Thursday: Rest
Friday: AM: 11 Mile Easy Run
PM: 1 Mile Race (5:40)
Saturday: Cross Country 5k (19:20)
Sunday: Trail Run 13.6 mile run
 Total:  78 miles

Thoughts:

My easy runs were just that, easy.  I don’t have any complaints, and they were all uneventful.

Workout Wednesday: 6.5-mile tempo run (6:42 pace)

On Tuesday I received ART, so I knew I would be sore.  My goal was to run the tempo faster than the week after Broad Street and I did.  While it’s not my fastest tempo, I’m pleased with how it went.

Friday Mile: 5:40

Long story short, I didn’t know I would run this until later in the day. If I did, I wouldn’t have run 11 miles that morning.  After running and then working, my coworker asked if I wanted to race a mile with her.  I thought: “why not”?  5:40 isn’t my fastest time but after my week of training, plus running earlier, I’m happy with that time.

road mile running

Cross Country 5k: 19:20

The next morning, I ran a 5k with my husband.  I was operating on minimal sleep. Once again, I had no time goal for the race.  I could feel the effect of the mile, and I was both sore and tired.  There was a section of the course that was an “out and back” on a giant muddy field.   It reminded me of collegiate cross country running. I could have worn spikes and been better off.

I attended a wedding in Frederick that evening.  I was exhausted from racing and lack of sleep as well as driving.  We stayed the night in Chambersburg and ran at Caledonia state park.  Even though it was pouring rain, I had a beautiful run.  Plus, I beat my Fitbit “steps” high score from the elevation change.  138 flights in a single run HAHA.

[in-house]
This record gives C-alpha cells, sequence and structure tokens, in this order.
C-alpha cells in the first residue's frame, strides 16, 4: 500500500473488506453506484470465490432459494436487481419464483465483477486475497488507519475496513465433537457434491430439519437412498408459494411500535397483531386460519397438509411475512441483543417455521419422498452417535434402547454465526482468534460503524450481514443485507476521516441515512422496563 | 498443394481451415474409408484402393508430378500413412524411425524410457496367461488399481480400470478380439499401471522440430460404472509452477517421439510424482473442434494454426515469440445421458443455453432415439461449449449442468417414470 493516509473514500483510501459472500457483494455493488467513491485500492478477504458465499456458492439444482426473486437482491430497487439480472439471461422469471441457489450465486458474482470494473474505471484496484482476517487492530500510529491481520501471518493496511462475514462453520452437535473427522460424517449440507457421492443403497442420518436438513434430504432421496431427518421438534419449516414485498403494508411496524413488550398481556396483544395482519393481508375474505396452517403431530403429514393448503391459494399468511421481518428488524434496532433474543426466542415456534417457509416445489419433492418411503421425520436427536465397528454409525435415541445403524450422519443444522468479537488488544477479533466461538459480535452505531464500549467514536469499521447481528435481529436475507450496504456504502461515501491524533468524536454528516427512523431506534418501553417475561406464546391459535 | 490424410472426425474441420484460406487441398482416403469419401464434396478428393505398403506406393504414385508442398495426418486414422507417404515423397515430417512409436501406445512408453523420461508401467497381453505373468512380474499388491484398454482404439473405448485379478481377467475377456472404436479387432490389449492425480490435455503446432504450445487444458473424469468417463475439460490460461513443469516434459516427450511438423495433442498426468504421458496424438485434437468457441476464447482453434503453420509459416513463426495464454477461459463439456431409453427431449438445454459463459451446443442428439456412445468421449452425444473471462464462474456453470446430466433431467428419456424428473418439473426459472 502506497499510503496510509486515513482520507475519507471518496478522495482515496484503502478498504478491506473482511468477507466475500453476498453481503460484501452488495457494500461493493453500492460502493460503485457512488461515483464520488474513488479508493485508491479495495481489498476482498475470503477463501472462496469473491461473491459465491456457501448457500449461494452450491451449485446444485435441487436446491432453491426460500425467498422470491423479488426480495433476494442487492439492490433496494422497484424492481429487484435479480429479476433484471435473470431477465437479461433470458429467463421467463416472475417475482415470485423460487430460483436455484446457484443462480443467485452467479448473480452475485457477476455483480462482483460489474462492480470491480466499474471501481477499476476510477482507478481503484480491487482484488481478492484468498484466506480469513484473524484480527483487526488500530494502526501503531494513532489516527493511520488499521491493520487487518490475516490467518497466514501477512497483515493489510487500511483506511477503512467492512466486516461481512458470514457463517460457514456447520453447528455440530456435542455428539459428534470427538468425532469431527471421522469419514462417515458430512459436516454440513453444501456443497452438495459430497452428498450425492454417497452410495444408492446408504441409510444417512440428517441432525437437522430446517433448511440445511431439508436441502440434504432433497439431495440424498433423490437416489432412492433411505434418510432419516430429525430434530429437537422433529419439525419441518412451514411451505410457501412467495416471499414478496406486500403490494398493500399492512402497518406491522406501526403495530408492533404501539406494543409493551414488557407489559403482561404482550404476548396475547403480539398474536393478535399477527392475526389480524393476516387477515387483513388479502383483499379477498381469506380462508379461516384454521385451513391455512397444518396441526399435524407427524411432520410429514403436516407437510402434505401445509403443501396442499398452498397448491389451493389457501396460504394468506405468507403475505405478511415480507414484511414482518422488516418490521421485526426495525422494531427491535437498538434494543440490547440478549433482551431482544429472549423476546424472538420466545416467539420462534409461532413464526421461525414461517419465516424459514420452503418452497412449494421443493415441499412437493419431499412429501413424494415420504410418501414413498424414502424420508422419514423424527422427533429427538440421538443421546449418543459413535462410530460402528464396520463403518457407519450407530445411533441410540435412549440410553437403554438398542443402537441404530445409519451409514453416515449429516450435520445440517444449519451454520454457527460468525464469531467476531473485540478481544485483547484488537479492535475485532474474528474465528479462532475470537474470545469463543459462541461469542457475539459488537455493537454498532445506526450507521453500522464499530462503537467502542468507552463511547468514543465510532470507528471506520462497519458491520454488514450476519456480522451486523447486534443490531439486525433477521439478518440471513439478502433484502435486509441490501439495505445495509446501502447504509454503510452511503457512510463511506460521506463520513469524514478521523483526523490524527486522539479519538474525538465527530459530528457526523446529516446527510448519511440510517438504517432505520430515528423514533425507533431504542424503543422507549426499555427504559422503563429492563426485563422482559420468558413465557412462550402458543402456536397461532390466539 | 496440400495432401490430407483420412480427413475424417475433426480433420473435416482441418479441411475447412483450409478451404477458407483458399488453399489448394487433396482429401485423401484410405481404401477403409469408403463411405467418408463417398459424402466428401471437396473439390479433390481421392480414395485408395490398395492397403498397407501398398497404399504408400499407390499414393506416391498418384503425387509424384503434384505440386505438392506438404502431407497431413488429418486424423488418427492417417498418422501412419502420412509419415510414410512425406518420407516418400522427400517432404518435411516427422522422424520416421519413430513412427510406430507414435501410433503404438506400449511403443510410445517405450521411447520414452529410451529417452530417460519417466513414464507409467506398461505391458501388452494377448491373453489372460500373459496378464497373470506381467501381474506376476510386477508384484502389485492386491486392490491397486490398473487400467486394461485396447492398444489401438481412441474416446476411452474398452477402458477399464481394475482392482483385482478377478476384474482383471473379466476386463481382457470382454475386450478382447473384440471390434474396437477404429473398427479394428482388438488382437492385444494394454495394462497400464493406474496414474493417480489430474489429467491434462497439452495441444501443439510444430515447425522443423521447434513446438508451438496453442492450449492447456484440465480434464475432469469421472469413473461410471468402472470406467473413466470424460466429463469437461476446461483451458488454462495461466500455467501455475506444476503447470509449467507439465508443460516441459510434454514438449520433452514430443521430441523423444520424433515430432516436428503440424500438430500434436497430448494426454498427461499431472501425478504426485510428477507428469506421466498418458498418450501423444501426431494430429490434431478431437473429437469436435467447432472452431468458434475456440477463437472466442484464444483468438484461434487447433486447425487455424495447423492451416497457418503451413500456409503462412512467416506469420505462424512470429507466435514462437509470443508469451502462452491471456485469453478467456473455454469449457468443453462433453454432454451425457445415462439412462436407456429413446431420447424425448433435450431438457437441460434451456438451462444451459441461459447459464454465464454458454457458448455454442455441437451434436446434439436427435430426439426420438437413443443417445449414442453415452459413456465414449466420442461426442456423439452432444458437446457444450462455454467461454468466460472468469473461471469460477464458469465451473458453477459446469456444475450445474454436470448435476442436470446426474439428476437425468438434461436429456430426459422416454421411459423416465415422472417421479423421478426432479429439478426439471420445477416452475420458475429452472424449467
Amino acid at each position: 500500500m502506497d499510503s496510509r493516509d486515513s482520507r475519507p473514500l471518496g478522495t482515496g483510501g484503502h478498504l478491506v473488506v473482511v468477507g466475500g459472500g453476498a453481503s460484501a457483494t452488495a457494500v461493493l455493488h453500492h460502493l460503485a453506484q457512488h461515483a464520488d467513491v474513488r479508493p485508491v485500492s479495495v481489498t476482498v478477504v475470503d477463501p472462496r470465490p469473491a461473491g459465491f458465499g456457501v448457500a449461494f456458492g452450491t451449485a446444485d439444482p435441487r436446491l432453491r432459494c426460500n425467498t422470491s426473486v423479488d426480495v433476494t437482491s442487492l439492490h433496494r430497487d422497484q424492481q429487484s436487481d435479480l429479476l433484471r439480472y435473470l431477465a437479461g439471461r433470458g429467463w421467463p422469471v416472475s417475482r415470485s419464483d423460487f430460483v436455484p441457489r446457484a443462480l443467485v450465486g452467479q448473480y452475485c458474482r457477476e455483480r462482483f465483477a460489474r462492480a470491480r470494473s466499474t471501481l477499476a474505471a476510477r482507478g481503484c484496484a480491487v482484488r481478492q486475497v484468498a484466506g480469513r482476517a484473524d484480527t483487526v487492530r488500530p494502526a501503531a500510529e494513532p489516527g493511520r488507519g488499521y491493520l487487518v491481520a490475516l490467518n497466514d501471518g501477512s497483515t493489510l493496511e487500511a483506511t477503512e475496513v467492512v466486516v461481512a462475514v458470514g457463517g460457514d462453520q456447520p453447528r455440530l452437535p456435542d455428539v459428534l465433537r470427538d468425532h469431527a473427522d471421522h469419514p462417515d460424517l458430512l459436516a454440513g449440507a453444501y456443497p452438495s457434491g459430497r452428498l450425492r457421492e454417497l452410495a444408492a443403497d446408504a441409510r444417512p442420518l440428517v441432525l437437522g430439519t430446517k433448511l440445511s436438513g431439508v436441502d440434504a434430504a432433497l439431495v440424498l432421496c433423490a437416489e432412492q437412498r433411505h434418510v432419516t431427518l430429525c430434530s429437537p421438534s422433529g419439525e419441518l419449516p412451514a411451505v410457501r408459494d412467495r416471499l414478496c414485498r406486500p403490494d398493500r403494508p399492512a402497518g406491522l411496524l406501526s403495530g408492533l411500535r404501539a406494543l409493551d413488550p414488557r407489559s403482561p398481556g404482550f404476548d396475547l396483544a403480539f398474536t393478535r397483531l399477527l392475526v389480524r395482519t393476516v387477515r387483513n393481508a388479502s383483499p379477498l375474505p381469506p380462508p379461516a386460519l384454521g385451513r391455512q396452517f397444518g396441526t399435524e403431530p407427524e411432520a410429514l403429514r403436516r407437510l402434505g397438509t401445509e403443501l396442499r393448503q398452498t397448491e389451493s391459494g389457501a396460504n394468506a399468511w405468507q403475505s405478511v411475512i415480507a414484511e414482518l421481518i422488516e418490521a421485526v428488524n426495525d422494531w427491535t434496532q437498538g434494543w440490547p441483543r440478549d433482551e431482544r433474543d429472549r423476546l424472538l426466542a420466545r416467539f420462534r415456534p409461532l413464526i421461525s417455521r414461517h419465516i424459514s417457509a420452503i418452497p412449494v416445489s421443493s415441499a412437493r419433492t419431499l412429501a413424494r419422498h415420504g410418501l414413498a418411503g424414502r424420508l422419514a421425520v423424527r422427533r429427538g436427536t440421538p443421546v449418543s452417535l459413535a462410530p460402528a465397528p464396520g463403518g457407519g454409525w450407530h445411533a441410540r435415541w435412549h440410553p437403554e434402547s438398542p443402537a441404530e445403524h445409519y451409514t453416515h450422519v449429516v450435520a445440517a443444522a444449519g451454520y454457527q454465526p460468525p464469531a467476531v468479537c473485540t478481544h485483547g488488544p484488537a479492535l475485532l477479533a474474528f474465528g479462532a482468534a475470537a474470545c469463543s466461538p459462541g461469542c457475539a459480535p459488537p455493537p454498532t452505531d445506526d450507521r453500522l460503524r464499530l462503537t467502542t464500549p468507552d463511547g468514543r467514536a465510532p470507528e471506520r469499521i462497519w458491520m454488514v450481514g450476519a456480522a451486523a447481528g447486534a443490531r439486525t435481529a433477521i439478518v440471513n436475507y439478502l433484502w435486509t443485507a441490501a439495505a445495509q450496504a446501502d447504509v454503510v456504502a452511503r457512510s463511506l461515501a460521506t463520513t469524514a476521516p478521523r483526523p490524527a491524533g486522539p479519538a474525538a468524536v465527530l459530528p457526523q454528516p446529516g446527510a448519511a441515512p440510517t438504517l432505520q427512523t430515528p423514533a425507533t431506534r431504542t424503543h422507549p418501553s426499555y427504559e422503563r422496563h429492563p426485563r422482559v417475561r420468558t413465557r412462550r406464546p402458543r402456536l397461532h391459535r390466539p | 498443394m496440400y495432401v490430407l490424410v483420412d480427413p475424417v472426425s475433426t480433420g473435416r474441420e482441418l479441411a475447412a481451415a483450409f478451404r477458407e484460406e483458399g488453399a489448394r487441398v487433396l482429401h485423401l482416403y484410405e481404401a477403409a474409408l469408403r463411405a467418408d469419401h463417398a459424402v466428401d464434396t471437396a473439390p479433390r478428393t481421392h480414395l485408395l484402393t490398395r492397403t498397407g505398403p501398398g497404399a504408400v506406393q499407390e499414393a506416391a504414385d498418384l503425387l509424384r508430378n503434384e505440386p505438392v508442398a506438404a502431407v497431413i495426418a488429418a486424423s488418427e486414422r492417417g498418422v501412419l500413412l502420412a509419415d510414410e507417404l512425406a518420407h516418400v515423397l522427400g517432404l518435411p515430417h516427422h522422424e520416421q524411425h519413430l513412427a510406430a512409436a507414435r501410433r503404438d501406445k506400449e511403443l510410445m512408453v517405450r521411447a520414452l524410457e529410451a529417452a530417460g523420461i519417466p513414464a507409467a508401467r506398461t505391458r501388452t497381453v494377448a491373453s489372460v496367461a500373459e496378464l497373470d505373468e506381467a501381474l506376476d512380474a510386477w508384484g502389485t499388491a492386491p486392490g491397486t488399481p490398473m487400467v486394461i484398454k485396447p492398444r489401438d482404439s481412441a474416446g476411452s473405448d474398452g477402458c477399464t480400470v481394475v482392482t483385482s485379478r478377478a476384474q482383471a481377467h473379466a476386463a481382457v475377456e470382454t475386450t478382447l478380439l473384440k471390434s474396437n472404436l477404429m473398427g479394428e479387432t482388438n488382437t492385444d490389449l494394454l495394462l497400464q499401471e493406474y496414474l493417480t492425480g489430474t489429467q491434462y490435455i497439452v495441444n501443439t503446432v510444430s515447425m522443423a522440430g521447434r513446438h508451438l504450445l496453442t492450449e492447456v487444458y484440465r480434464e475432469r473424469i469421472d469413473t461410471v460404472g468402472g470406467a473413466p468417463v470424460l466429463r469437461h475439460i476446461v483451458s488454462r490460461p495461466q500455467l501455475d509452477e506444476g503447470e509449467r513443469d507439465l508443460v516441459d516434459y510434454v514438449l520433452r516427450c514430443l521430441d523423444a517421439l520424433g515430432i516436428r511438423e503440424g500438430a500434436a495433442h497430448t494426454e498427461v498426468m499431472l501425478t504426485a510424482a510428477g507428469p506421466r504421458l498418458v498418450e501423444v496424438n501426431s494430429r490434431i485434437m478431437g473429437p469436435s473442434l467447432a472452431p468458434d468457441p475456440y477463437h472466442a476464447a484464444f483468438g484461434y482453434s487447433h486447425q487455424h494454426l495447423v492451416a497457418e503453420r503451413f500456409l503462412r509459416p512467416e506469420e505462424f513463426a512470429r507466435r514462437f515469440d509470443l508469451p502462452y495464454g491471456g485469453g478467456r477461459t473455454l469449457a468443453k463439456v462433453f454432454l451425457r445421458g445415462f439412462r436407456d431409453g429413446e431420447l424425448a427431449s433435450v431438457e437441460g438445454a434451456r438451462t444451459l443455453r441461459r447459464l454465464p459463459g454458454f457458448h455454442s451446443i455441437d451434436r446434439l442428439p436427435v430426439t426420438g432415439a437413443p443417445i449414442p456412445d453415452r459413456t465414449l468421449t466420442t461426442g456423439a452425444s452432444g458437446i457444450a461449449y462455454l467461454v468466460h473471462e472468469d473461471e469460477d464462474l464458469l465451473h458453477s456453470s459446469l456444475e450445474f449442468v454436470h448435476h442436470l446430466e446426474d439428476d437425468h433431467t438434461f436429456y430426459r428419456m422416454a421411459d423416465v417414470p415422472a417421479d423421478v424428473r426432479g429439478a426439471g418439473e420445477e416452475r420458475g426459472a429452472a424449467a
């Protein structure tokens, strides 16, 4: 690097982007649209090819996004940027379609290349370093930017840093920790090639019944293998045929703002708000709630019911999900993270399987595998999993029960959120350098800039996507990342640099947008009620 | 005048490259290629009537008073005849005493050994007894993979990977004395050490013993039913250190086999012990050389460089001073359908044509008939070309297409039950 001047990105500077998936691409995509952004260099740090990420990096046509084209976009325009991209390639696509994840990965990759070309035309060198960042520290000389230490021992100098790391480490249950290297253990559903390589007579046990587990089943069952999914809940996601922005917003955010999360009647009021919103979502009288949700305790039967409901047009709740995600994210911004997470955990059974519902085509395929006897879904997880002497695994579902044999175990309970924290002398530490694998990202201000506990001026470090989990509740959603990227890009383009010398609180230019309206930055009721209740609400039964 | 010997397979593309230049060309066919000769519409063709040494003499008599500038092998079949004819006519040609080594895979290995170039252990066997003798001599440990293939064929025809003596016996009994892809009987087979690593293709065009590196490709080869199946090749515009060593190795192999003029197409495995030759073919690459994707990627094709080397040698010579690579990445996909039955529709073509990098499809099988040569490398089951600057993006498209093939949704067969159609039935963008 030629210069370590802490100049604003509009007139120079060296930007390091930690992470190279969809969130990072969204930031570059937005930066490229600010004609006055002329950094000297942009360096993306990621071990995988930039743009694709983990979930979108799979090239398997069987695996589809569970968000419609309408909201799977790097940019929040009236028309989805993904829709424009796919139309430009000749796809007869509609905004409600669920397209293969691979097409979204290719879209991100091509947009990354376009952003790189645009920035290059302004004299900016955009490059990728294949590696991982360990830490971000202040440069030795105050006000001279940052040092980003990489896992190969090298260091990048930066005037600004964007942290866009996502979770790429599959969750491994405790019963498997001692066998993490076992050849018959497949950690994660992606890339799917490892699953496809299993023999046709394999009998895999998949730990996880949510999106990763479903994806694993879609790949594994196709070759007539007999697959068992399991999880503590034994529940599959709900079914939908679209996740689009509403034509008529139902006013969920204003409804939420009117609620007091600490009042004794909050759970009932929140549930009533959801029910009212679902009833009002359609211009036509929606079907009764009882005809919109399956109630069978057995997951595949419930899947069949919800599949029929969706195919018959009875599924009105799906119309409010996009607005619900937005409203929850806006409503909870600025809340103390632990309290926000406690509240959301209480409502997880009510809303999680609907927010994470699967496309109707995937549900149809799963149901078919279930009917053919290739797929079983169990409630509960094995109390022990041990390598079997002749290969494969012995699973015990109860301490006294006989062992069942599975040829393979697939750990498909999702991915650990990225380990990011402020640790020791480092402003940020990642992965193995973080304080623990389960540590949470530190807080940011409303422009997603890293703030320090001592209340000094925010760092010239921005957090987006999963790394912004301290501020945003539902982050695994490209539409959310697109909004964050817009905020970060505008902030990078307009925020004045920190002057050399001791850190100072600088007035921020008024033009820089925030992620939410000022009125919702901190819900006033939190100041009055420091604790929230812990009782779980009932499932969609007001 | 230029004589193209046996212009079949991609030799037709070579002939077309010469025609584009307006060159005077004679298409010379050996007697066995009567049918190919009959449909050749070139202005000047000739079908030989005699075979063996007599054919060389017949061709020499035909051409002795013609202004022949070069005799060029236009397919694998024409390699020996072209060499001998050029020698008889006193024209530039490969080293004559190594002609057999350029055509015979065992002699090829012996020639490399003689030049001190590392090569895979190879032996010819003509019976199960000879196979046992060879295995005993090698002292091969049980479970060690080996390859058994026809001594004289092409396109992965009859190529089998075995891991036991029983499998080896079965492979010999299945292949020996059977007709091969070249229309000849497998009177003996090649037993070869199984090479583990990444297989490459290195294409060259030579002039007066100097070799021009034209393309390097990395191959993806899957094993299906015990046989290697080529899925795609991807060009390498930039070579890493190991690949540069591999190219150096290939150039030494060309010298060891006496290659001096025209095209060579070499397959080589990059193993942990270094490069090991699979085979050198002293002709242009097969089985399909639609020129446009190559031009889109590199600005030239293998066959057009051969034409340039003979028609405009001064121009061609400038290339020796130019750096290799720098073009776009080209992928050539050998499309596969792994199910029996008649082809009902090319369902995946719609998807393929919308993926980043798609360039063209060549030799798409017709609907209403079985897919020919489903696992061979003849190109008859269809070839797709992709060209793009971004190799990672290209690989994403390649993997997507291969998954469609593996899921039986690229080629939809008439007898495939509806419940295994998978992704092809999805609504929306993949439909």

me running 1 trail

Next week I don’t have a lot of plans.  This month I’m taking my training week by week.  As the summer approaches, I’ll make some training goals, but right now I don’t have a lot.  I’m jumping into races most weekends and just running for the beauty of the sport. 

Running Related Posts from Last Week: 
Quick Strength Tips for Runners
Saucony Ride 9 Review

Questions for you:
Have you ever run a mile on the track?
What was your best workout last week?

Run the Vineyards 5k (20:30)

The day after running the Panther Prowl I decided to run an XC course. Last month I raced the Run the Vineyards Grapes and Peaches 10k.  The race was well put together and one of my favorite races so far this year.  I knew that eventually I would want to do another Run the Vineyards Race.  I haven’t been fond of doing long runs on Sundays lately, so I decided to do the Run the Vineyards 5k instead.

I arrived at the race around 8:20. It was further than anticipated, but I was able to sign up, warm up and then make it to the race start. At the starting line, I noticed a younger kid with a GoPro attached to his head. He looked pretty serious, and I assumed he would win (Spoiler: he did).

The race went off with no issue.  I immediately found myself as the second person overall. After .1, I stayed at that position the entire time. I could always see the GoPro kid in front of me, but I didn’t have the energy or speed to catch him. Immediately into the race, we made a hard turn into the Vineyard. It was grassy, muddy and wet. It was the typical cross country terrain. The first mile weaved in and out of Vineyards and through a wide open field. I found the open field to be the muddiest. We crossed over some soft sand, and my watch beeped a 6:20 first mile.  That was actually faster than I anticipated.